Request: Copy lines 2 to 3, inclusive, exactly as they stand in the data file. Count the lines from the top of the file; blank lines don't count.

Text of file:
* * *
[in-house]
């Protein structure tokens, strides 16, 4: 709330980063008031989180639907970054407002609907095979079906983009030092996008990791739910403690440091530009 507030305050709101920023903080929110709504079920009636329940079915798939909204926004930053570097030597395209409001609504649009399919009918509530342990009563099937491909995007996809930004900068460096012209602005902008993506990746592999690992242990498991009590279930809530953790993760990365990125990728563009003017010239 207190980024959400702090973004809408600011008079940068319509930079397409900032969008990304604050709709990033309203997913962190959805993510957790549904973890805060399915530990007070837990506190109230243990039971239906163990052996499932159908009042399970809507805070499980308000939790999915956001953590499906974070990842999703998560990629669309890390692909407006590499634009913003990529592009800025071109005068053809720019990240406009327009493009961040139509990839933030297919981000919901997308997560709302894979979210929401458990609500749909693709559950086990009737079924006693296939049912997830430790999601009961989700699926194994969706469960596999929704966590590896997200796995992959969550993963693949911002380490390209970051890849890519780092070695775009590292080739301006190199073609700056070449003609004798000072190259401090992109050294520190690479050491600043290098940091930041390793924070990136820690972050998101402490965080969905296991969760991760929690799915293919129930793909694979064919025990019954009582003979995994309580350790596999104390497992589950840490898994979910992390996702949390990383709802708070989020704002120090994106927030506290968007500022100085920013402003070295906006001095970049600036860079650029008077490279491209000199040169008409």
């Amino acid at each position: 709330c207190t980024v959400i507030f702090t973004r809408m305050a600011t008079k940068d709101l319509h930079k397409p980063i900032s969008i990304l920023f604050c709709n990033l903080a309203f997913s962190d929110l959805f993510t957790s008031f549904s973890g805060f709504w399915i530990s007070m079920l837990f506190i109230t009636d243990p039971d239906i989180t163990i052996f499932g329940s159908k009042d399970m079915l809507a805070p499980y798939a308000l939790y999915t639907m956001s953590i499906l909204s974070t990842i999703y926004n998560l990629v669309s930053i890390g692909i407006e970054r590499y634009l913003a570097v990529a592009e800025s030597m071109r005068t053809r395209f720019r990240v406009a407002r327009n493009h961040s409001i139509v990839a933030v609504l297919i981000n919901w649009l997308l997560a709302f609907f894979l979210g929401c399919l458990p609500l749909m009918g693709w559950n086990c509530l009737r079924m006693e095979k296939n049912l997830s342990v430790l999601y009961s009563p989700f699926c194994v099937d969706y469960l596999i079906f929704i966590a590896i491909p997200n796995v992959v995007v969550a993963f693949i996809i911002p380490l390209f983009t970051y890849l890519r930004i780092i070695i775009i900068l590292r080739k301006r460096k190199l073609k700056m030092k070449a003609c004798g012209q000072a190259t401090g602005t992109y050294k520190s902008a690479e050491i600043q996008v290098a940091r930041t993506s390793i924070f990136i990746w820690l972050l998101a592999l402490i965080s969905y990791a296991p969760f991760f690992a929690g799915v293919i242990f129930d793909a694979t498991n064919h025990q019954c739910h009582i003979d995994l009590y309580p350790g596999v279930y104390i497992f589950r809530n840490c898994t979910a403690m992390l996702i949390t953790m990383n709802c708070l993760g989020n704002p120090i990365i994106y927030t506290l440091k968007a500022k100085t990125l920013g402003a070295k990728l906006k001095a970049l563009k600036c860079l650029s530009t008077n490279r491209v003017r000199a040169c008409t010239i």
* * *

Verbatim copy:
């Protein structure tokens, strides 16, 4: 709330980063008031989180639907970054407002609907095979079906983009030092996008990791739910403690440091530009 507030305050709101920023903080929110709504079920009636329940079915798939909204926004930053570097030597395209409001609504649009399919009918509530342990009563099937491909995007996809930004900068460096012209602005902008993506990746592999690992242990498991009590279930809530953790993760990365990125990728563009003017010239 207190980024959400702090973004809408600011008079940068319509930079397409900032969008990304604050709709990033309203997913962190959805993510957790549904973890805060399915530990007070837990506190109230243990039971239906163990052996499932159908009042399970809507805070499980308000939790999915956001953590499906974070990842999703998560990629669309890390692909407006590499634009913003990529592009800025071109005068053809720019990240406009327009493009961040139509990839933030297919981000919901997308997560709302894979979210929401458990609500749909693709559950086990009737079924006693296939049912997830430790999601009961989700699926194994969706469960596999929704966590590896997200796995992959969550993963693949911002380490390209970051890849890519780092070695775009590292080739301006190199073609700056070449003609004798000072190259401090992109050294520190690479050491600043290098940091930041390793924070990136820690972050998101402490965080969905296991969760991760929690799915293919129930793909694979064919025990019954009582003979995994309580350790596999104390497992589950840490898994979910992390996702949390990383709802708070989020704002120090994106927030506290968007500022100085920013402003070295906006001095970049600036860079650029008077490279491209000199040169008409």
């Amino acid at each position: 709330c207190t980024v959400i507030f702090t973004r809408m305050a600011t008079k940068d709101l319509h930079k397409p980063i900032s969008i990304l920023f604050c709709n990033l903080a309203f997913s962190d929110l959805f993510t957790s008031f549904s973890g805060f709504w399915i530990s007070m079920l837990f506190i109230t009636d243990p039971d239906i989180t163990i052996f499932g329940s159908k009042d399970m079915l809507a805070p499980y798939a308000l939790y999915t639907m956001s953590i499906l909204s974070t990842i999703y926004n998560l990629v669309s930053i890390g692909i407006e970054r590499y634009l913003a570097v990529a592009e800025s030597m071109r005068t053809r395209f720019r990240v406009a407002r327009n493009h961040s409001i139509v990839a933030v609504l297919i981000n919901w649009l997308l997560a709302f609907f894979l979210g929401c399919l458990p609500l749909m009918g693709w559950n086990c509530l009737r079924m006693e095979k296939n049912l997830s342990v430790l999601y009961s009563p989700f699926c194994v099937d969706y469960l596999i079906f929704i966590a590896i491909p997200n796995v992959v995007v969550a993963f693949i996809i911002p380490l390209f983009t970051y890849l890519r930004i780092i070695i775009i900068l590292r080739k301006r460096k190199l073609k700056m030092k070449a003609c004798g012209q000072a190259t401090g602005t992109y050294k520190s902008a690479e050491i600043q996008v290098a940091r930041t993506s390793i924070f990136i990746w820690l972050l998101a592999l402490i965080s969905y990791a296991p969760f991760f690992a929690g799915v293919i242990f129930d793909a694979t498991n064919h025990q019954c739910h009582i003979d995994l009590y309580p350790g596999v279930y104390i497992f589950r809530n840490c898994t979910a403690m992390l996702i949390t953790m990383n709802c708070l993760g989020n704002p120090i990365i994106y927030t506290l440091k968007a500022k100085t990125l920013g402003a070295k990728l906006k001095a970049l563009k600036c860079l650029s530009t008077n490279r491209v003017r000199a040169c008409t010239i």